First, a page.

The responsibility for ensuring the well-being of patrons falls squarely on the shoulders of amusement park owners, operators, and manufacturers. They bear a duty to meticulously craft rides that prioritize the safety of those who embark upon them.
If you or a loved one has suffered an injury in an amusement park accident, you may be entitled to legal recourse. This includes the possibility of pursuing legal action against the owners, operators, or manufacturers of the attraction itself. Our team of experienced attorney specializes in representing victims of amusement park injuries, offering dedicated assistance to individuals impacted by incidents like the harrowing Daytona Beach Sand Blaster mishap. Moreover, we extend our support to victims of Medical Malpractice and Car Accidents alike.
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According to the U.S. Consumer Product Safety Commission, in 2016, a staggering 30,900 individuals sought medical attention in emergency rooms as a result of injuries sustained from amusement park rides. It is disconcerting to note that this figure encompasses injuries suffered by children as well.
In a revealing study conducted by Nationwide Children’s Hospital in 2013, it was disclosed that roughly 4,000 children require emergency room treatment annually due to injuries sustained at amusement parks. Astonishingly, this amounts to an average of twenty injuries per day during the summer season alone. Furthermore, it is disheartening to learn that the average age of those injured is a mere 8 years.
According to the Nationwide Children’s Hospital’s data, the head and neck are the most commonly injured body parts.
The following are other common injuries that can occur at amusement parks:
Ride operators must be properly supervised and have stable structures as well as working parts to ensure a safe experience.
Injuries are usually caused by a combination of these factors.
The absence of restraints in interactive and unrestrained attractions such as water slides and inflatable devices significantly heightens the safety risk. It is crucial for owners and operators to effectively communicate the potential dangers inherent in these activities to their patrons.
State and local regulations govern amusement park attractions, but they lack uniformity. Remarkably, three states have no laws or regulations in place concerning amusement park safety. Additionally, nine states, namely Alabama, Arizona, Mississippi, Montana, Nevada, North Dakota, South Dakota, Utah, and Wyoming, lack agencies responsible for overseeing amusement park safety. Notably, Alabama, Mississippi, and Wyoming are among the states without any specific laws or regulations regarding amusement park safety.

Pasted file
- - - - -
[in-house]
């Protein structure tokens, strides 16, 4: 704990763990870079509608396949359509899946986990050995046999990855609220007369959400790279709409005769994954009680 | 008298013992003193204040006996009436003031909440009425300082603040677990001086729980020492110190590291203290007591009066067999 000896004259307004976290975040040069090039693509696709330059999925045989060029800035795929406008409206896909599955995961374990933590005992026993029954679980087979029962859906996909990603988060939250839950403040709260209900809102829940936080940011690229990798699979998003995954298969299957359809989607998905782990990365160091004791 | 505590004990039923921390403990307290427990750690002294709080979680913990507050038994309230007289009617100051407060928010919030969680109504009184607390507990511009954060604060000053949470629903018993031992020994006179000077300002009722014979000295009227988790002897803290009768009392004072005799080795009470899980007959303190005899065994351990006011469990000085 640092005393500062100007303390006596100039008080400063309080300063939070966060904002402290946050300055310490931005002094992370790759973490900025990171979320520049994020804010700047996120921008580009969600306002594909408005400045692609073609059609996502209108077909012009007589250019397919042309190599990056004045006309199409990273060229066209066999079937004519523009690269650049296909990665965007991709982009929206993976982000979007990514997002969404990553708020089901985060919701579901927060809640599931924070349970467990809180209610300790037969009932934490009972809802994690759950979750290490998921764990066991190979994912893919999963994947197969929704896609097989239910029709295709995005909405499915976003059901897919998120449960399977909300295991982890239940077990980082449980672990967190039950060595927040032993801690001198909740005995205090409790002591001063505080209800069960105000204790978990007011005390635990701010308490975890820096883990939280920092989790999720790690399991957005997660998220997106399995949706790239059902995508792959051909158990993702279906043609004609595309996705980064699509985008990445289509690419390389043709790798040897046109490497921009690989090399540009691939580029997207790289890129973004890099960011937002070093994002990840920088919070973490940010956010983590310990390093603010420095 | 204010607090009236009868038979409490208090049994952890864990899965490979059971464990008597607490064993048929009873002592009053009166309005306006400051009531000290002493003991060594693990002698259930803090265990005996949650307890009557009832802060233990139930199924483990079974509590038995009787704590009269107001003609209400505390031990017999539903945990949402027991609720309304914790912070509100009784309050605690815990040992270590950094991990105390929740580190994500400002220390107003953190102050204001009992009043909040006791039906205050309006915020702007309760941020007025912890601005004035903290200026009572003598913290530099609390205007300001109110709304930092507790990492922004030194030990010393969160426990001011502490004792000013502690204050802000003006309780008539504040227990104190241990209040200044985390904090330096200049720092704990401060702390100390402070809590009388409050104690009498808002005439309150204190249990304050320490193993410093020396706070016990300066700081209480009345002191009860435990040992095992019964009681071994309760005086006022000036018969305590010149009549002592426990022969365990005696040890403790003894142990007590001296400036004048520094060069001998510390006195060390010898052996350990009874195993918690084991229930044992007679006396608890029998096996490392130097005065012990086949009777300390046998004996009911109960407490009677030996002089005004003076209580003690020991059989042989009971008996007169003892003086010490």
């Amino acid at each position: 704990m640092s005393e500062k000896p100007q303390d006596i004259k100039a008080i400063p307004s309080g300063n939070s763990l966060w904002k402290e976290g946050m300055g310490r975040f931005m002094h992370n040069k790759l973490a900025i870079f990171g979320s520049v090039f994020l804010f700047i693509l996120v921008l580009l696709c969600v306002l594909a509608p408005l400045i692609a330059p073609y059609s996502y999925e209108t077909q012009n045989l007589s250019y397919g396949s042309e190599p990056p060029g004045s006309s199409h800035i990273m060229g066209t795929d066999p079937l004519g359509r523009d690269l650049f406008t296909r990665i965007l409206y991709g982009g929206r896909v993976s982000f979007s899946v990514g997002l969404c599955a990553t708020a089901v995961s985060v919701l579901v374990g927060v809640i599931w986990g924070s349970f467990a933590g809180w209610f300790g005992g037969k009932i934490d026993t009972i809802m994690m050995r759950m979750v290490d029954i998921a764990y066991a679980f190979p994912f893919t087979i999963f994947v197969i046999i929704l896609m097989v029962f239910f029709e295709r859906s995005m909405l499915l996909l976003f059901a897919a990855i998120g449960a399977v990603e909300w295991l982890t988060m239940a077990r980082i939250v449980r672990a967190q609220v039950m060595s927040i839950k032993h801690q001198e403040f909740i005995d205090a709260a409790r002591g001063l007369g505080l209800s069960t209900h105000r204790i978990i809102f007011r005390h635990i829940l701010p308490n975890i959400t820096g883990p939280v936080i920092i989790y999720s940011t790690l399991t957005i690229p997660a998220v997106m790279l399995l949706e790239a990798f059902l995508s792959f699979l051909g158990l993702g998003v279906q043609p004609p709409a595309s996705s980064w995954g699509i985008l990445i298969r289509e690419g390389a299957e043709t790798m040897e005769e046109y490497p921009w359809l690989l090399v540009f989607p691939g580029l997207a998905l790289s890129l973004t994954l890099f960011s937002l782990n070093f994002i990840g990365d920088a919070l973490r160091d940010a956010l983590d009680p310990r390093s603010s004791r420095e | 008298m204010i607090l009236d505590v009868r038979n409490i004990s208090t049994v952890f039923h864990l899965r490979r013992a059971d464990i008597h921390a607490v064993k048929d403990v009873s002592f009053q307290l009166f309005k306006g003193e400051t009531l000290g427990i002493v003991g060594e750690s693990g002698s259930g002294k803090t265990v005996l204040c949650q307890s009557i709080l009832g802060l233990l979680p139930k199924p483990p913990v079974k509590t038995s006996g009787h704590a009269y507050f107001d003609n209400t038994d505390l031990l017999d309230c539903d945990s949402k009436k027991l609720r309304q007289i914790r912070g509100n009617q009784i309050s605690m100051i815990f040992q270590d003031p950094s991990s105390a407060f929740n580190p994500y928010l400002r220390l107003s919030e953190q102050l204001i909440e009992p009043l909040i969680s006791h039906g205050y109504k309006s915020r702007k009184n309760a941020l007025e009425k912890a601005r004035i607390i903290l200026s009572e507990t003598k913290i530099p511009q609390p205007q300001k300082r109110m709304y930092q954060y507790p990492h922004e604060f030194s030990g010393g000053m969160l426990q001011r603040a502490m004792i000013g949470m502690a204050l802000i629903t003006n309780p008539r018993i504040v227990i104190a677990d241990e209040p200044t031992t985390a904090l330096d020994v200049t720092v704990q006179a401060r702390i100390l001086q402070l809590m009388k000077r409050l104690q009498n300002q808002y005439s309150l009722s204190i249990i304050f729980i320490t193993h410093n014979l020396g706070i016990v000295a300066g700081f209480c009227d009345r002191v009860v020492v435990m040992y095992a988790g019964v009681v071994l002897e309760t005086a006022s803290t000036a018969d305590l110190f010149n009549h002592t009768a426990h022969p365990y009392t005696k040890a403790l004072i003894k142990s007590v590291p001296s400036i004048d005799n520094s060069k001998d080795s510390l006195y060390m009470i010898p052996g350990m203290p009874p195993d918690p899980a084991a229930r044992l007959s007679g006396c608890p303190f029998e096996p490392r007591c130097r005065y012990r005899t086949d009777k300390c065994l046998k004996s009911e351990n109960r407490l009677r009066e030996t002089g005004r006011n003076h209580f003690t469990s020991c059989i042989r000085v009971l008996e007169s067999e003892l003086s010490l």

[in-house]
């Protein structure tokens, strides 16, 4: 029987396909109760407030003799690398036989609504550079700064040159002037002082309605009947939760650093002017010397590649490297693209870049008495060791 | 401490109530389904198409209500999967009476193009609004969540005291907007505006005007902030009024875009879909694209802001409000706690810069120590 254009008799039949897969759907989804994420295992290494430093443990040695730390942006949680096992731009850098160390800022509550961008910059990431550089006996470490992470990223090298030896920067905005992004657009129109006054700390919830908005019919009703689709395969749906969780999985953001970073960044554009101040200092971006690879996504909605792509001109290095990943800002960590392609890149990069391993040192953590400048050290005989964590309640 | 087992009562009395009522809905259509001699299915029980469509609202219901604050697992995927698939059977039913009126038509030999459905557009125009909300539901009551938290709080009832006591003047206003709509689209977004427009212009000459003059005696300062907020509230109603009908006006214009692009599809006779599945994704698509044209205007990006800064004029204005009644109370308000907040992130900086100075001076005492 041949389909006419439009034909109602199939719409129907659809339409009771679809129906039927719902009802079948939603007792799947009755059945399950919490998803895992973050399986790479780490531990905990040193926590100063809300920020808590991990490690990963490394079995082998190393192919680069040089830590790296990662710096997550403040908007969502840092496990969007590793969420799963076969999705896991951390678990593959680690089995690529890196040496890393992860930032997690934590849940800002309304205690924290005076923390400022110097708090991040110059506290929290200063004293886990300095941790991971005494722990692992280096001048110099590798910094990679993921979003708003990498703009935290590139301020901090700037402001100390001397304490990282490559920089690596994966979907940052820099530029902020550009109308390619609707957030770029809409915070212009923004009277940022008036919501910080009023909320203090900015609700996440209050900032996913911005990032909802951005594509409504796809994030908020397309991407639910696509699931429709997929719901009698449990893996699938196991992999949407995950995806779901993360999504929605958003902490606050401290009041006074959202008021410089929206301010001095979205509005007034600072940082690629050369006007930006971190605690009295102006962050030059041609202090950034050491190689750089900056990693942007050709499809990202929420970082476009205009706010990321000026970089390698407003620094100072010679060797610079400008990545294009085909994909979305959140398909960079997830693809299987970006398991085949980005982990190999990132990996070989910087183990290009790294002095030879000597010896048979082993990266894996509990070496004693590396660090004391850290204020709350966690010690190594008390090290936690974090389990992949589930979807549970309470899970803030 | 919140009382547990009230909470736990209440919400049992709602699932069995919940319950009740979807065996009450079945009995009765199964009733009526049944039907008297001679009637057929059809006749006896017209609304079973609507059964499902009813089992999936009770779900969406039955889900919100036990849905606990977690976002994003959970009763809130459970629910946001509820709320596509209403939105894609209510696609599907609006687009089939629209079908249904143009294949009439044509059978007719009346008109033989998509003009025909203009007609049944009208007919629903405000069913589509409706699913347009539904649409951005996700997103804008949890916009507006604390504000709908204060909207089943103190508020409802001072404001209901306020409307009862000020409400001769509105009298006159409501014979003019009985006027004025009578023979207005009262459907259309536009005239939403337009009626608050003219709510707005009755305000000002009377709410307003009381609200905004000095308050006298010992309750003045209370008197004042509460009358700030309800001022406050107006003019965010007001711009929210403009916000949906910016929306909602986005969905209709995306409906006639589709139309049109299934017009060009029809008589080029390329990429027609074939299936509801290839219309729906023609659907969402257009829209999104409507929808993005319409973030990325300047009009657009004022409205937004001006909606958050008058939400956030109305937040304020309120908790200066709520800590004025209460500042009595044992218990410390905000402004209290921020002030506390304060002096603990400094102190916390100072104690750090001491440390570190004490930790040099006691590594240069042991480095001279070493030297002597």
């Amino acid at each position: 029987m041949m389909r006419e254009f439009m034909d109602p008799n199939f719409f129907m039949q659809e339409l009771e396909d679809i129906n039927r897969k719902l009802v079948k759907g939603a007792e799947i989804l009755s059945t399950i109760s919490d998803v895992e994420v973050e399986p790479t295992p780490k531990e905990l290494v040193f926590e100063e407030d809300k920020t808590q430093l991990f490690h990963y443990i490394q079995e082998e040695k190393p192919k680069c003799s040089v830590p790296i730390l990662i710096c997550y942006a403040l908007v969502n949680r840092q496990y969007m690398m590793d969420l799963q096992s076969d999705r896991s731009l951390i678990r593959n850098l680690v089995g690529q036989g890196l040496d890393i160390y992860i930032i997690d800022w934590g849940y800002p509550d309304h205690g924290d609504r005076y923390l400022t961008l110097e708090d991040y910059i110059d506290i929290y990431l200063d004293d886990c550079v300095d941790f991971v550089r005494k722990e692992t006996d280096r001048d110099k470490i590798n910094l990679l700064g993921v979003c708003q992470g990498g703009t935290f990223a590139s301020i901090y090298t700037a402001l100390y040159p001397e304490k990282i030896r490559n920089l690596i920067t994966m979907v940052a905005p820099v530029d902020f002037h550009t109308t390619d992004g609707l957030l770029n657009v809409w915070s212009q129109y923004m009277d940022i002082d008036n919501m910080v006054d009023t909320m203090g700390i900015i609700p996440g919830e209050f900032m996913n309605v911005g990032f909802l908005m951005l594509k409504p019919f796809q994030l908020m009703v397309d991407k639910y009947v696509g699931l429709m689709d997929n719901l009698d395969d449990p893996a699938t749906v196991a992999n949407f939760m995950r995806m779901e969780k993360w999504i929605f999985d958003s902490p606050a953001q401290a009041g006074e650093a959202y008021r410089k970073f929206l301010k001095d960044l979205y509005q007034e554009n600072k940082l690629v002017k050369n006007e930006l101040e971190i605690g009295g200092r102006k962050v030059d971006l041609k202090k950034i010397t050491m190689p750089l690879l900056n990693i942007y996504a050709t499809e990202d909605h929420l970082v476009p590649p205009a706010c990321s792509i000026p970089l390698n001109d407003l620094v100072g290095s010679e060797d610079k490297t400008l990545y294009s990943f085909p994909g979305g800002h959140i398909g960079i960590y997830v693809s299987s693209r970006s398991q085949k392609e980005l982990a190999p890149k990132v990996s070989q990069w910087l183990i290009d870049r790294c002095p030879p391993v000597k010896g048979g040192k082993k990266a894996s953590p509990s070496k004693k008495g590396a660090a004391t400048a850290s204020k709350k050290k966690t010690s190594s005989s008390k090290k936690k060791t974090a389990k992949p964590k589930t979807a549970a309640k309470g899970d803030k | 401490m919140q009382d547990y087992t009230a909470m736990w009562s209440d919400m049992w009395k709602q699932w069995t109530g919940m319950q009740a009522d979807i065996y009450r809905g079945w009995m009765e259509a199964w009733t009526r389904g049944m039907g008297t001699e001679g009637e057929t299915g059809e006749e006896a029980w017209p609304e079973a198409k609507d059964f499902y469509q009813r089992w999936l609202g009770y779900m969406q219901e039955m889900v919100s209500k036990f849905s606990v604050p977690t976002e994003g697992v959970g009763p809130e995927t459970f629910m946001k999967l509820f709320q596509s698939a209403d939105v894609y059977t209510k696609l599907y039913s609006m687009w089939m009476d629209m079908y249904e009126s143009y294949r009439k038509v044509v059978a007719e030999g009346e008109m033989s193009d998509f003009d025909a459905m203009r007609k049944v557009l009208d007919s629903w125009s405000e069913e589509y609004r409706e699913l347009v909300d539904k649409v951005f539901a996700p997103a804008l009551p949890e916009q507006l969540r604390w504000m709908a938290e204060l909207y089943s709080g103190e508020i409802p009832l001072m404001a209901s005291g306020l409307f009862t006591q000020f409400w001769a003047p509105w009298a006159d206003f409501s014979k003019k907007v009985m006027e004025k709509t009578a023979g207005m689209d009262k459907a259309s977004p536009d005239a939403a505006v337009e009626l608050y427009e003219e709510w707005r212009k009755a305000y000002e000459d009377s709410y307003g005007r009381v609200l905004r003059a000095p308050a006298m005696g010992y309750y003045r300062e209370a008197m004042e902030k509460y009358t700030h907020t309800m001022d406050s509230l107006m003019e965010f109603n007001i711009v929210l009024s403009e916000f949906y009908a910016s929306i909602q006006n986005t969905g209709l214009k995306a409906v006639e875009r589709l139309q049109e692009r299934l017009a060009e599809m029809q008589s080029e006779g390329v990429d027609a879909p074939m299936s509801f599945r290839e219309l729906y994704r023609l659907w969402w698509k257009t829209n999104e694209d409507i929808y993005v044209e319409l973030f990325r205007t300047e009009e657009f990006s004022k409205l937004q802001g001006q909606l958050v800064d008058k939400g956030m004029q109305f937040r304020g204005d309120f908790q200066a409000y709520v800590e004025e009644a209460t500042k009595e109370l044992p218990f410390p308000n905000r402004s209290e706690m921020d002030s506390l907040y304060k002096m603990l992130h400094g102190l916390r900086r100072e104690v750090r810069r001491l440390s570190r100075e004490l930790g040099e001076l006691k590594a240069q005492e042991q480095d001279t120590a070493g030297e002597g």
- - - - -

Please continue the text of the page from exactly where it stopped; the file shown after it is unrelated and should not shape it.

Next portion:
In Florida, the Department of Agriculture regulates amusement parks, carnivals, and small amusement parks. Surprisingly, popular attractions such as Walt Disney World, Universal Studios, SeaWorld, and Busch Gardens are exempt from submitting accident reports or undergoing investigations.
However, this was not always the case. Before 1981, the Consumer Product Safety Commission (CPSC) held authority over regulating mobile carnivals and amusement parks. Congress then closed a loophole that prevented the federal government from investigating amusement park accident reports, sharing information with manufacturers, and requiring manufacturers to address design flaws to enhance rider safety.
As a result, the CPSC was replaced by a patchwork of regulations. In 1999, Ed Markey, a former Democratic representative from Massachusetts, introduced a bill aimed at reinstating federal oversight of amusement parks. However, the bill faced opposition, with the International Association of Amusement Parks and Attractions (IAAPA) reportedly spending around $11 million in lobbying efforts against it, according to Consumers Digest.
Jim Prager, a former executive of Six Flags and a board member for IAAPA, played a role in opposing the amusement park regulatory loophole in 1980. In a recent CNN interview, he acknowledged that granting local and state authorities exclusive oversight of amusement parks had proven to be a flawed decision. He emphasized that the current laws fail to adequately protect children, stating, “We’ve not done enough to ensure rides are safe, and we should do even more.”
Two passengers fell 34 feet when the Sand Blaster roller coaster partially derailed, emphasizing the immediate need for more stringent safety regulations.
Attorney Alla Tenina is currently representing five victims involved in the Daytona Beach Sand Blaster crash. On June 14, 2018, the roller coaster experienced a partial derailment, resulting in two riders plunging 34 feet while others awaited rescue. Reports indicate that the ride had previously failed inspections due to excessive corrosion and other hazards.
Another tragic incident, known as the 2017 Fire Ball accident, took place at the Ohio State Fair. Once again, excessive corrosion played a significant role. The gondola of the ride detached and collided with a metal support beam, resulting in seven injuries and one fatality.
In 2016, following a devastating accident, the Verruckt Water Slide at the Kansas City Schlitterbahn Waterpark was permanently closed. This slide garnered recognition as the tallest water slide in the world. Tragically, a 10-year-old victim lost their life when the raft they were riding struck a metal bar. In response, the ride’s manufacturers and owners ultimately paid $20 million to the victim’s family as a settlement.
These incidents serve as somber reminders of the pressing need for enhanced safety measures within amusement parks.
The following parties may be liable for personal injury claims filed by injured patrons:
If any of these parties is found at fault, then victims can recover damages for pain and discomfort, medical expenses, lost wages in the past and future, and other damages.
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